DOUGIE Selman won the Don Ritchie Trophy as the top Scot at this month’s Anglo Celtic Plate 100k championships and laid down a new Corstorphine club record in the process.
He finished a fabulous fifth at the Home Countries International event – narrowly missing out on fourth place following a lung-bursting sprint finish after 6hrs 47mins 48secs on the road.
Here, we get Dougie’s lowdown on the race, including the mental and physical challenges, nutrition, recovery and spotting a familiar CAAC face cheering him on in Craigavon, Northern Ireland.
Q. Firstly, huge congratulations on the race and result. Was the race better or worse than expected?
A. As expected, it was a big challenge but I’m really glad I did it. In terms of my actual result, I would say it went better than I feared but not quite as well as I had hoped. On reflection, I probably need to be quite happy with it as it was quite a big jump for me and there were a lot of lessons to learn. I’m definitely keen to do another one though and to see if I can run a wee bit faster.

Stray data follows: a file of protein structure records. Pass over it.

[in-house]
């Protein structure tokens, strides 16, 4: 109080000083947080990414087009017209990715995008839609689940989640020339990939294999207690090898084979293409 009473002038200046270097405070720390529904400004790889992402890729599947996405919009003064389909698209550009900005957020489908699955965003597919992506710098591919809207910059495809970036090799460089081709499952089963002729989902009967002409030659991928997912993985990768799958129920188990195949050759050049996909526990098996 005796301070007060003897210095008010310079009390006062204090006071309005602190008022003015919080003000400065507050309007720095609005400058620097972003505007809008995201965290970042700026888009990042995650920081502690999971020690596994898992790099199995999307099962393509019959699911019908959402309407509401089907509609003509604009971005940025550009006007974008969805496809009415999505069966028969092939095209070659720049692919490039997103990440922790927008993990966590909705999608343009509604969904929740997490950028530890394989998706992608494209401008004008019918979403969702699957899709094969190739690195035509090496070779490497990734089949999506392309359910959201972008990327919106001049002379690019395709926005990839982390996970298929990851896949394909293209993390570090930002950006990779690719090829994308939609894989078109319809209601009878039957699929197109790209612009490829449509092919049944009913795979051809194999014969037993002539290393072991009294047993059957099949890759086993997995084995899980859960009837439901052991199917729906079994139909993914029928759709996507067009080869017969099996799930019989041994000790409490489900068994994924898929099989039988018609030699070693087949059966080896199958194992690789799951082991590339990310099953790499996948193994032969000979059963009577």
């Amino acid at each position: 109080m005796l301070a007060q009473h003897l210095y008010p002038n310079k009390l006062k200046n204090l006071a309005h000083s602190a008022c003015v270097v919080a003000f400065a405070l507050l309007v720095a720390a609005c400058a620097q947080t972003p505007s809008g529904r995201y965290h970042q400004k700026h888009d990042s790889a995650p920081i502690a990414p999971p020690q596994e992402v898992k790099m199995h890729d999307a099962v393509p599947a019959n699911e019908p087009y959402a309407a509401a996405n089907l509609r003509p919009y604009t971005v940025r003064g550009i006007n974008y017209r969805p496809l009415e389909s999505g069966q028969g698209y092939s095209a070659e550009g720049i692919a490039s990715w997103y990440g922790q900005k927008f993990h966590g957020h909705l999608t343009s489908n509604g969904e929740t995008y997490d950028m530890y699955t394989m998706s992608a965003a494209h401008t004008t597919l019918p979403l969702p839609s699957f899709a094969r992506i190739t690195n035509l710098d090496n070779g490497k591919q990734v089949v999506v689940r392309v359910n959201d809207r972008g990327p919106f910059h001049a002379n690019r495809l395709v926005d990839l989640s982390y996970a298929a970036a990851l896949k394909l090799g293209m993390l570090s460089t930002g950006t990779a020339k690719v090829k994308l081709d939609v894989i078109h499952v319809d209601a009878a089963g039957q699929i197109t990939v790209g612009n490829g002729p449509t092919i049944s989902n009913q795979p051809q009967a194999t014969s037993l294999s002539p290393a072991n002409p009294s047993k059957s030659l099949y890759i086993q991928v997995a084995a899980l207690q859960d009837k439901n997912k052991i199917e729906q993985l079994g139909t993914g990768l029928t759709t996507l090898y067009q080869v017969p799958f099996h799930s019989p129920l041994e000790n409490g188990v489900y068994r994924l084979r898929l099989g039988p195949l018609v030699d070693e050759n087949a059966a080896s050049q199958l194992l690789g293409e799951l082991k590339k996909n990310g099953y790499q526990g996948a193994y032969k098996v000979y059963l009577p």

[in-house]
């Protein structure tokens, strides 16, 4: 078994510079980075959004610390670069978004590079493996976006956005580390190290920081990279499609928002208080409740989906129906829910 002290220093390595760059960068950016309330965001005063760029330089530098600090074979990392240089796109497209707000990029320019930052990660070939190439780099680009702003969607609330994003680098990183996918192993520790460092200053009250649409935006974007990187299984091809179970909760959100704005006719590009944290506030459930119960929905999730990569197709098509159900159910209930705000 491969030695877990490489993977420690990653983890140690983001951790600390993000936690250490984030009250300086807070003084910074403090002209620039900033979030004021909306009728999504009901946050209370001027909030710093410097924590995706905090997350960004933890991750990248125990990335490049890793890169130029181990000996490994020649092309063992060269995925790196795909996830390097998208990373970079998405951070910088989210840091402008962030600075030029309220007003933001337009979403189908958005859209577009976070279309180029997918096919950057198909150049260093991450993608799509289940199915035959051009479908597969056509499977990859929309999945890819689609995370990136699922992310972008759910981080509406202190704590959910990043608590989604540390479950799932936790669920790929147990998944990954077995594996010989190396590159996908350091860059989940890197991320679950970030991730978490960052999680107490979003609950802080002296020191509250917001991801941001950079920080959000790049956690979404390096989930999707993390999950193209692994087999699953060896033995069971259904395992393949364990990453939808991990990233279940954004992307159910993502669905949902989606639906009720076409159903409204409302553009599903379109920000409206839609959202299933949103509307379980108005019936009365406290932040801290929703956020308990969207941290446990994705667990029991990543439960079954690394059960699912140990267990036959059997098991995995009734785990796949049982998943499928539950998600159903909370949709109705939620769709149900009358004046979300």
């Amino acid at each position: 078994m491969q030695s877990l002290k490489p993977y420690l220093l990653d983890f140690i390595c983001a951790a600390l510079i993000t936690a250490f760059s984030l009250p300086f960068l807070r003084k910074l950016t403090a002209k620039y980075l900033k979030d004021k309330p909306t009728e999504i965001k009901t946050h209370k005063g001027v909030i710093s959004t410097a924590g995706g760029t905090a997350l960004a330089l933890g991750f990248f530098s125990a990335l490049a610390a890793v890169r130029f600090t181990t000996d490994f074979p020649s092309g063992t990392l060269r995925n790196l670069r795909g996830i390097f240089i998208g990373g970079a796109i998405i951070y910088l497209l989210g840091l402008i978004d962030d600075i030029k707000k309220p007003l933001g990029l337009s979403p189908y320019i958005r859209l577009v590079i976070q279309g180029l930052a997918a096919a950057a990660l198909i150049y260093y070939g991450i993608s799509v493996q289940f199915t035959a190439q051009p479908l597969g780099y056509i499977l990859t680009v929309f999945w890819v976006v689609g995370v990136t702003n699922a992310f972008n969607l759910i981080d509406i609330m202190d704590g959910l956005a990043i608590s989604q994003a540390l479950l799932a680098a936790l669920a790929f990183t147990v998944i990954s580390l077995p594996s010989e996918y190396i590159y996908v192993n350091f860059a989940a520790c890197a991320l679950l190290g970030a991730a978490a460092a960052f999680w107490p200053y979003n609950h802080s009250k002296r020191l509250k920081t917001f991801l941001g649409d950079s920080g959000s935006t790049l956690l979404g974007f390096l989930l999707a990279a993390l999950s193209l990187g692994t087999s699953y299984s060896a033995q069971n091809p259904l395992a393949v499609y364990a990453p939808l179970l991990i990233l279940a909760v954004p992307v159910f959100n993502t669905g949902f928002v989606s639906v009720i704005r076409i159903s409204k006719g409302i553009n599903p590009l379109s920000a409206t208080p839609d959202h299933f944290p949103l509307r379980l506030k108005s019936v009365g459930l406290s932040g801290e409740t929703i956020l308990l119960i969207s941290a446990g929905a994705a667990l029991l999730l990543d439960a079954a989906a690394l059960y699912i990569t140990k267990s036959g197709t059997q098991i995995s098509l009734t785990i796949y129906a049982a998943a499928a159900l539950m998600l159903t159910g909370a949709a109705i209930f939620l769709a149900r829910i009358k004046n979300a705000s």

Q. You said in the build-up that you were interested in what the psychology of the race would be like. How was it and how did your mind and body cope with it all?
A. There’s definitely a big mental part to the race. It is such a long way that you can’t really be switched on and racing for the full thing, so you need to try and find ways to zone in and out when you need to. I think I did that fairly well, though it becomes much harder the further into the race you get and once things start to get uncomfortable.